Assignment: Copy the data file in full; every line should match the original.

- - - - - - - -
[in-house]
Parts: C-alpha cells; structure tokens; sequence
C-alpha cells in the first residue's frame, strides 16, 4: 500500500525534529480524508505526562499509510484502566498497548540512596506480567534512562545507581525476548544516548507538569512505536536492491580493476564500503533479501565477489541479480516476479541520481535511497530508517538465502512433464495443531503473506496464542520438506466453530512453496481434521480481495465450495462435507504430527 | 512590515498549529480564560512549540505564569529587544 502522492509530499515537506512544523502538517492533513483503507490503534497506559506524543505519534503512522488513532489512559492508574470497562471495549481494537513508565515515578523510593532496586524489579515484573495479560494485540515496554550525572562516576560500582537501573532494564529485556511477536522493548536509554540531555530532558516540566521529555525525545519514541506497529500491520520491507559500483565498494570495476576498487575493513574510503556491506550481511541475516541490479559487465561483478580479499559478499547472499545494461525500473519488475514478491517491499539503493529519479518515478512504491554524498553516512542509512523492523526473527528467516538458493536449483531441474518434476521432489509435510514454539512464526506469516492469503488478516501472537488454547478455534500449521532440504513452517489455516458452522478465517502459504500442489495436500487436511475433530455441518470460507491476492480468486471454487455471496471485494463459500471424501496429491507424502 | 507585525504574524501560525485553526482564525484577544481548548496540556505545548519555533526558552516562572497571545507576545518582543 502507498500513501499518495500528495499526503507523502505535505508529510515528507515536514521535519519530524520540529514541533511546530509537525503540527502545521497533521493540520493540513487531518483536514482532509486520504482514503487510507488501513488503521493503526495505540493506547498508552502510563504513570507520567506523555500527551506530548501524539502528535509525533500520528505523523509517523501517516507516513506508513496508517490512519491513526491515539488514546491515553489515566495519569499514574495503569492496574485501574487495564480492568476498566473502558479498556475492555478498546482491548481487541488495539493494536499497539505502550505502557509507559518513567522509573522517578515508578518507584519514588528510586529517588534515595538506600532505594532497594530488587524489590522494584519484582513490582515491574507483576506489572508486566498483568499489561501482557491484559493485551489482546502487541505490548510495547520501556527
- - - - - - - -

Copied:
[in-house]
Parts: C-alpha cells; structure tokens; sequence
C-alpha cells in the first residue's frame, strides 16, 4: 500500500525534529480524508505526562499509510484502566498497548540512596506480567534512562545507581525476548544516548507538569512505536536492491580493476564500503533479501565477489541479480516476479541520481535511497530508517538465502512433464495443531503473506496464542520438506466453530512453496481434521480481495465450495462435507504430527 | 512590515498549529480564560512549540505564569529587544 502522492509530499515537506512544523502538517492533513483503507490503534497506559506524543505519534503512522488513532489512559492508574470497562471495549481494537513508565515515578523510593532496586524489579515484573495479560494485540515496554550525572562516576560500582537501573532494564529485556511477536522493548536509554540531555530532558516540566521529555525525545519514541506497529500491520520491507559500483565498494570495476576498487575493513574510503556491506550481511541475516541490479559487465561483478580479499559478499547472499545494461525500473519488475514478491517491499539503493529519479518515478512504491554524498553516512542509512523492523526473527528467516538458493536449483531441474518434476521432489509435510514454539512464526506469516492469503488478516501472537488454547478455534500449521532440504513452517489455516458452522478465517502459504500442489495436500487436511475433530455441518470460507491476492480468486471454487455471496471485494463459500471424501496429491507424502 | 507585525504574524501560525485553526482564525484577544481548548496540556505545548519555533526558552516562572497571545507576545518582543 502507498500513501499518495500528495499526503507523502505535505508529510515528507515536514521535519519530524520540529514541533511546530509537525503540527502545521497533521493540520493540513487531518483536514482532509486520504482514503487510507488501513488503521493503526495505540493506547498508552502510563504513570507520567506523555500527551506530548501524539502528535509525533500520528505523523509517523501517516507516513506508513496508517490512519491513526491515539488514546491515553489515566495519569499514574495503569492496574485501574487495564480492568476498566473502558479498556475492555478498546482491548481487541488495539493494536499497539505502550505502557509507559518513567522509573522517578515508578518507584519514588528510586529517588534515595538506600532505594532497594530488587524489590522494584519484582513490582515491574507483576506489572508486566498483568499489561501482557491484559493485551489482546502487541505490548510495547520501556527